Peyronie’s disease occurs when areas of hardened scar tissue called plaques form on the penis, making it less flexible. As a result, the penis curves or bends when erect. The degree of curvature varies from man to man. For some, the bend is slight and does not cause many problems. But for others, the curve is dramatic and intercourse becomes difficult or impossible.
Men with Peyronie’s disease may also find that their penis narrows or shortens. It may resemble an hourglass because the plaques form indentations.
Peyronie’s disease can also be quite painful.
When doctors are determining whether a man has Peyronie’s disease, they may consider the following:
- Medical history. Since Peyronie’s disease may be a wound-healing disorder, a doctor will want to know if there has been any injury to the penis. Such injury could occur through vigorous sex, playing sports, or surgery in the pelvic area. Doctors will also ask how the curvature affects sexual activity.
- Physical exam. Plaques are evaluated in a physical exam. If a man has Peyronie’s disease, a doctor can usually feel lumps in the penis. If the lumps are especially hard, the plaques may have already calcified. This means they have become inflexible. A doctor may also take measurements to determine the angle and degree of curvature. Length and girth may also be measured. Length measurements can be taken when the penis is fully stretched or erect. To induce an erection, a doctor may inject medication into the penis to form an erection. Since this erection may not be the same as one that develops in a natural setting, doctors may ask men or their partners to take a photograph of the erect penis at home. Recently, researchers evaluated a smartphone application that may allow men to take their own measurements at home. The application involves taking a photo, then using a touchscreen to show the points of the curve and the narrowed area. This method may be more convenient and private.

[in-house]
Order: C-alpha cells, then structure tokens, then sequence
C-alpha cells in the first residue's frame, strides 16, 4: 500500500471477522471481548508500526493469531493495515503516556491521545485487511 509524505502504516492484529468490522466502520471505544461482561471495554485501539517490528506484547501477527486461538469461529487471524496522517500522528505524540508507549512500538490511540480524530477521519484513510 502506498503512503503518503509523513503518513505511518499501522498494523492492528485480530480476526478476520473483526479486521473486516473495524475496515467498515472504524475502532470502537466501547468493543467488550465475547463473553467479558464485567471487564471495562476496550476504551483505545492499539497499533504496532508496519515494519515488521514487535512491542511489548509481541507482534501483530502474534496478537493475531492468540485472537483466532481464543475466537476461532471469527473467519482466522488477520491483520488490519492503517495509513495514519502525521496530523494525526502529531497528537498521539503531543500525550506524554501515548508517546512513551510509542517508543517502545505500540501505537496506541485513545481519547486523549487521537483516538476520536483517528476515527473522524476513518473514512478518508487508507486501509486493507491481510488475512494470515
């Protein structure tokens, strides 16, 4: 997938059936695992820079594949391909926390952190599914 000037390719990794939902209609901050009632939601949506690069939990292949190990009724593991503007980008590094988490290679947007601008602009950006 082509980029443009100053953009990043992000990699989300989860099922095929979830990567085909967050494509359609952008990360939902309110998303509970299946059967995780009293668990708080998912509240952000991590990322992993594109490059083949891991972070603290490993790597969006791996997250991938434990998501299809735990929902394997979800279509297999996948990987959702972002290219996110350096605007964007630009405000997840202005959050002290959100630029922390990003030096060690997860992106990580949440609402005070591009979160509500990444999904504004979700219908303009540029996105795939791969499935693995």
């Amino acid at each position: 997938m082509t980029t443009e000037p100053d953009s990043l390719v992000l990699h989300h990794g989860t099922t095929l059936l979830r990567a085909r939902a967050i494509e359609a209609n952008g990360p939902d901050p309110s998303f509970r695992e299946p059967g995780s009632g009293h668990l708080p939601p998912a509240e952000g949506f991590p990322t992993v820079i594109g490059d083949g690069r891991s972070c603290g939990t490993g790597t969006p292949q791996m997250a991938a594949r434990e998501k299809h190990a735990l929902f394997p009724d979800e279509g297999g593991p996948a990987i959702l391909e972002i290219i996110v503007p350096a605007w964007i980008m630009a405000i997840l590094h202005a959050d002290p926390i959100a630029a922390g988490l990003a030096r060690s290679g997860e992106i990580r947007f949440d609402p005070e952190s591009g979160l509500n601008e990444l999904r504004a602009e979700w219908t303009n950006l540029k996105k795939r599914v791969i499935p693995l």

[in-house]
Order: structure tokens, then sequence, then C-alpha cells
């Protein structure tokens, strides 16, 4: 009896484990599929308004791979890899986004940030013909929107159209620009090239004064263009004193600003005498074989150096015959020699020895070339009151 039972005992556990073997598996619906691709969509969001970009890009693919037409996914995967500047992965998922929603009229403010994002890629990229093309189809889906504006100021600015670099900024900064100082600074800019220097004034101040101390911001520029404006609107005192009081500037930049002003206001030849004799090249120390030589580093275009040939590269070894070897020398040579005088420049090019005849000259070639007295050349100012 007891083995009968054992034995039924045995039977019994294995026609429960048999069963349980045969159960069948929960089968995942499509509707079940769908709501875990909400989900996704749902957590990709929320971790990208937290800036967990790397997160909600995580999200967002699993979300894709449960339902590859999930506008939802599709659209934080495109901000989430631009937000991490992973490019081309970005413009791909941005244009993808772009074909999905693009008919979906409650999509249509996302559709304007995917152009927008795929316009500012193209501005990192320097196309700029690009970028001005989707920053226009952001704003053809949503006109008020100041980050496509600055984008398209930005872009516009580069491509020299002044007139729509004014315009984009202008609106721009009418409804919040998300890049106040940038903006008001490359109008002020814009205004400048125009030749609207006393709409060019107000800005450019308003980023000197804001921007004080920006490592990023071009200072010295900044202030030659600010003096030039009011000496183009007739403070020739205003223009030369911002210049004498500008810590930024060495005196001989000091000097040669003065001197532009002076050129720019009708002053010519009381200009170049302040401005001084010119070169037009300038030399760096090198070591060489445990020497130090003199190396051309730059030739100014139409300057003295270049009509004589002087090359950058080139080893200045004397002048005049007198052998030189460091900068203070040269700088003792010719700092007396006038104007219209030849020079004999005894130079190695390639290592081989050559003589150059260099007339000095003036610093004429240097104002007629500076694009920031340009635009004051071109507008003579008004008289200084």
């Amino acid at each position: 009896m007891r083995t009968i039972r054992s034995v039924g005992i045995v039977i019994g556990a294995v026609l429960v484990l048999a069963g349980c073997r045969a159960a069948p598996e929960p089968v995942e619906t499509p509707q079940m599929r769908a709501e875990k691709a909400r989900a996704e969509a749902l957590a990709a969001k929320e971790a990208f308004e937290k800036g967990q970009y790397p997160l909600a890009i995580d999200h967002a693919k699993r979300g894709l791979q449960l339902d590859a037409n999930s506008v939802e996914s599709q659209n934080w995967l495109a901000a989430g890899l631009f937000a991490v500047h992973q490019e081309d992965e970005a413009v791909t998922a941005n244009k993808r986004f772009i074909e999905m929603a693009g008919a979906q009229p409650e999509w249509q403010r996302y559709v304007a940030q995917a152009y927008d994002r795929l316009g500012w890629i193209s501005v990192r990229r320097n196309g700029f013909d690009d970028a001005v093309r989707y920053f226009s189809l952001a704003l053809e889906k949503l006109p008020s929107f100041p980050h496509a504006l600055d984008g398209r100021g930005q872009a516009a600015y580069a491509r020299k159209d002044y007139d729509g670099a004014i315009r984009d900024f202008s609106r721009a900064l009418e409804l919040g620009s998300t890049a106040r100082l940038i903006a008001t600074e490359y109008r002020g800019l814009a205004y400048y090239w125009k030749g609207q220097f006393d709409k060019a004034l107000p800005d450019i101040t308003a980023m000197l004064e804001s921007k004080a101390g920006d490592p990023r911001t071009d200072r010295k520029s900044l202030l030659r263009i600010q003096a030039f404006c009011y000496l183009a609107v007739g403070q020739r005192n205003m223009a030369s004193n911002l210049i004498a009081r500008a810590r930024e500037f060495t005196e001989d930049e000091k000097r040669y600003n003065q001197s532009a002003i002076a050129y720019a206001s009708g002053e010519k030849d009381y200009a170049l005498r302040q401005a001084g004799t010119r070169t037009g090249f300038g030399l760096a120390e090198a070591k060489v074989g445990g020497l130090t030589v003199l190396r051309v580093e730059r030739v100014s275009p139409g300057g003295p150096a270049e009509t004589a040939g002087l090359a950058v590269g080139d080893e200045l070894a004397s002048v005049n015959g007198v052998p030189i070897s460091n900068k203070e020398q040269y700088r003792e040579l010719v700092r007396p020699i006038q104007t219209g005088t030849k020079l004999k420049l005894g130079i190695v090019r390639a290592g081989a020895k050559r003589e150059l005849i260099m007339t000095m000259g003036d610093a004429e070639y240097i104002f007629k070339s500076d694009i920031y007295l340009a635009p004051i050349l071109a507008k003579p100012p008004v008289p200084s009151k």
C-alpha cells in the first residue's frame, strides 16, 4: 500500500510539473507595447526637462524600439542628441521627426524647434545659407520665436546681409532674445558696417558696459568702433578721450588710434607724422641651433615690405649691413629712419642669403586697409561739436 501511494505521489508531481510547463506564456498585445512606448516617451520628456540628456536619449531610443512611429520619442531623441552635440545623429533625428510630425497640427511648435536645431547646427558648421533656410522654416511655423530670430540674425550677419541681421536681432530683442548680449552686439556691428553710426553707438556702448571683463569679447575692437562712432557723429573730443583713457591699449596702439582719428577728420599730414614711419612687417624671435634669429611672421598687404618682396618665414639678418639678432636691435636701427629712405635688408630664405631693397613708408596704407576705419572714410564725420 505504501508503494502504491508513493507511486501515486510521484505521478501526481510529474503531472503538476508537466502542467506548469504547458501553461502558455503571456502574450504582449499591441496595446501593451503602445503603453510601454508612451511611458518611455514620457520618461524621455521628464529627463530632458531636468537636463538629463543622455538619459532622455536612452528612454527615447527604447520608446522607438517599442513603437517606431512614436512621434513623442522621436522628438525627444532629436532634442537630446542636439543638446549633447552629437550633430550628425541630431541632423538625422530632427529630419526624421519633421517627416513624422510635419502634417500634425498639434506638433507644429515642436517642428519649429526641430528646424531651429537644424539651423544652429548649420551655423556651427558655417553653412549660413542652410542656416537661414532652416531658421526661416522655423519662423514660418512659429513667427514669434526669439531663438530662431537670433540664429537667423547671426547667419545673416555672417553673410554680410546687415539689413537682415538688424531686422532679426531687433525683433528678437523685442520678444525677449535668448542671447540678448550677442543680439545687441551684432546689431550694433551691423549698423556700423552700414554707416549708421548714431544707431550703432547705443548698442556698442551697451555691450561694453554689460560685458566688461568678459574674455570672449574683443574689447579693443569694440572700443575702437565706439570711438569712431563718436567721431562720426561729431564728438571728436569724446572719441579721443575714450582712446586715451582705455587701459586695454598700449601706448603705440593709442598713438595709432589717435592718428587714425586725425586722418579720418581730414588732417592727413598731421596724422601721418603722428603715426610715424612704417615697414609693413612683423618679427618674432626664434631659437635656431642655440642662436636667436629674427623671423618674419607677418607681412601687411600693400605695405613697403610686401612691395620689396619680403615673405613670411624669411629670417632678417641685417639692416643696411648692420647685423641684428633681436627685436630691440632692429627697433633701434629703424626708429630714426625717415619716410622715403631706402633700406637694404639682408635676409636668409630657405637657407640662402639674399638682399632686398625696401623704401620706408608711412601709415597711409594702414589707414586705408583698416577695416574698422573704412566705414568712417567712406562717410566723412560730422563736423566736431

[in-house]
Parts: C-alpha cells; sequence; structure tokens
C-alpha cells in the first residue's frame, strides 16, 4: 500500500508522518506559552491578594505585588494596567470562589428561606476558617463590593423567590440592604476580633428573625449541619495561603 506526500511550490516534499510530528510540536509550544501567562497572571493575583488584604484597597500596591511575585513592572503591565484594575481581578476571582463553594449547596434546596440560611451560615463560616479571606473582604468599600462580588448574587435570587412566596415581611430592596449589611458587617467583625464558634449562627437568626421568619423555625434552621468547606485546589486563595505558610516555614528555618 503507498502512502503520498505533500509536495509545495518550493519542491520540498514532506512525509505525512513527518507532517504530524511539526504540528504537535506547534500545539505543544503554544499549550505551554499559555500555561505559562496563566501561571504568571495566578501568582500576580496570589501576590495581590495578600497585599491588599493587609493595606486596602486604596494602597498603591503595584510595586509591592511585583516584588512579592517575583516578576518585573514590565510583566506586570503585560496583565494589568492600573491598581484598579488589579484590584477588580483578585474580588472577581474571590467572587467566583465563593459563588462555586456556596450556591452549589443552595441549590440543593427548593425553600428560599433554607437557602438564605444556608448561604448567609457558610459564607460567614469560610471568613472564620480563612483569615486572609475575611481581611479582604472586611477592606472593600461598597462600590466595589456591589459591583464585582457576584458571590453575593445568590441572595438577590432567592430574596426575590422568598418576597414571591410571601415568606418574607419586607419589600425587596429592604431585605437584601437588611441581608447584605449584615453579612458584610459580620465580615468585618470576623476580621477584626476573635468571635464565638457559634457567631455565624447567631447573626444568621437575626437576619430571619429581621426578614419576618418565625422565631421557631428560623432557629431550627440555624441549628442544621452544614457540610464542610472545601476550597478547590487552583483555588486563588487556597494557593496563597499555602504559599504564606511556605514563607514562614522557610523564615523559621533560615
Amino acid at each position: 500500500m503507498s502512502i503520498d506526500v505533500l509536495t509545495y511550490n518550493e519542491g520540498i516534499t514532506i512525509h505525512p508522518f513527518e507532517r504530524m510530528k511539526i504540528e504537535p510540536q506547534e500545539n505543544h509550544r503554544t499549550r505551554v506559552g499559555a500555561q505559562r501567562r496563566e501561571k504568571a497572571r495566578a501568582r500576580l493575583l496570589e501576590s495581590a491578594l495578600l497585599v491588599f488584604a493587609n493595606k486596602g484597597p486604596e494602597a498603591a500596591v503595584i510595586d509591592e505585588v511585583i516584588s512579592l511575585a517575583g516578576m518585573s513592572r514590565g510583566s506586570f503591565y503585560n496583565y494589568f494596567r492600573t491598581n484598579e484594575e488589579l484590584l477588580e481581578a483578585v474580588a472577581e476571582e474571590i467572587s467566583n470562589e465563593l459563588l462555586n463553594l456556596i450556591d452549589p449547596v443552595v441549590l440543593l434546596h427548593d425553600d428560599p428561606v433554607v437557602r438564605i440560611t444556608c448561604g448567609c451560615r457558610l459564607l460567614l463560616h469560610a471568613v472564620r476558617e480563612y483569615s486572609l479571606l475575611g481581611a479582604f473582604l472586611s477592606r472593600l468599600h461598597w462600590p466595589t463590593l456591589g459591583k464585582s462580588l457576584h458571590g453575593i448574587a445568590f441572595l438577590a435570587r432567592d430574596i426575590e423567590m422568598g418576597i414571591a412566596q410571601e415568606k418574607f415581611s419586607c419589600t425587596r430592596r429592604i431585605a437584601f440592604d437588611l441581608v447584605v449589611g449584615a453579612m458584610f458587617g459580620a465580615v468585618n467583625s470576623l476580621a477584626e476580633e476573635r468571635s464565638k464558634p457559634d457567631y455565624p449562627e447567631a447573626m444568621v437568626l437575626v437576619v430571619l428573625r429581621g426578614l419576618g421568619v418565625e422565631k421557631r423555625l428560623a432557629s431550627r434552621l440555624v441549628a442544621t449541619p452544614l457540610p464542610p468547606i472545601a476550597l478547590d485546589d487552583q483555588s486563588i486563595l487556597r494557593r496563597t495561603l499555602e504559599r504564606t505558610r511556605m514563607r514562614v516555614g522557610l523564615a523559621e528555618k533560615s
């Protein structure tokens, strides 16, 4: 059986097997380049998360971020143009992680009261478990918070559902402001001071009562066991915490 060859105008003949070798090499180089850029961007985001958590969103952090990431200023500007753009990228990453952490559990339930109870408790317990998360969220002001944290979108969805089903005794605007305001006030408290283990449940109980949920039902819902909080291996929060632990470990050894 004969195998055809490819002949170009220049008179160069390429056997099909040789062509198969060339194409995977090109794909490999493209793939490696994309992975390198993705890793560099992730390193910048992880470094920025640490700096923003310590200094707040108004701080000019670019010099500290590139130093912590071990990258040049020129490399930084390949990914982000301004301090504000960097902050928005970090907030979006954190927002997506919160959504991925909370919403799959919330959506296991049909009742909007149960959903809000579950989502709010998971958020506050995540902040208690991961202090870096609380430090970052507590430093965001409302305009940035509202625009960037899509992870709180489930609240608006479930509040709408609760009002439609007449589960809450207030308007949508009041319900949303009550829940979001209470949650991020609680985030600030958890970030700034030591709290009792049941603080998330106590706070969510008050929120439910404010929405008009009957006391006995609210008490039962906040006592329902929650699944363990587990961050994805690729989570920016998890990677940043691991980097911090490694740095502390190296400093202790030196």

- Other tests. Ultrasound is an important tool throughout the Peyronie’s disease diagnosis and treatment process, as it allows doctors to measure plaque dimensions. If the patient has erectile problems in addition to suspected Peyronie’s disease, a duplex ultrasound can evaluate blood flow in and out of the penis. Biopsies and x-rays are possible, but less common, tests. MRIs provide good imaging, but are rarely used because they are not cost effective.
- Psychological assessment. Since Peyronie’s disease can interfere with sex and relationships, many men feel distress. Relationship problems can develop, especially if the couple is uncomfortable discussing the situation. Single men may be nervous about starting a new relationship and revealing their condition. It’s not unusual for men with Peyronie’s disease to feel depressed, anxious, and frustrated.
Feedback from partners is often helpful. Partners can explain the problems – both physical and psychological – from a different perspective and provide insight on how Peyronie’s disease affects the couple’s relationship.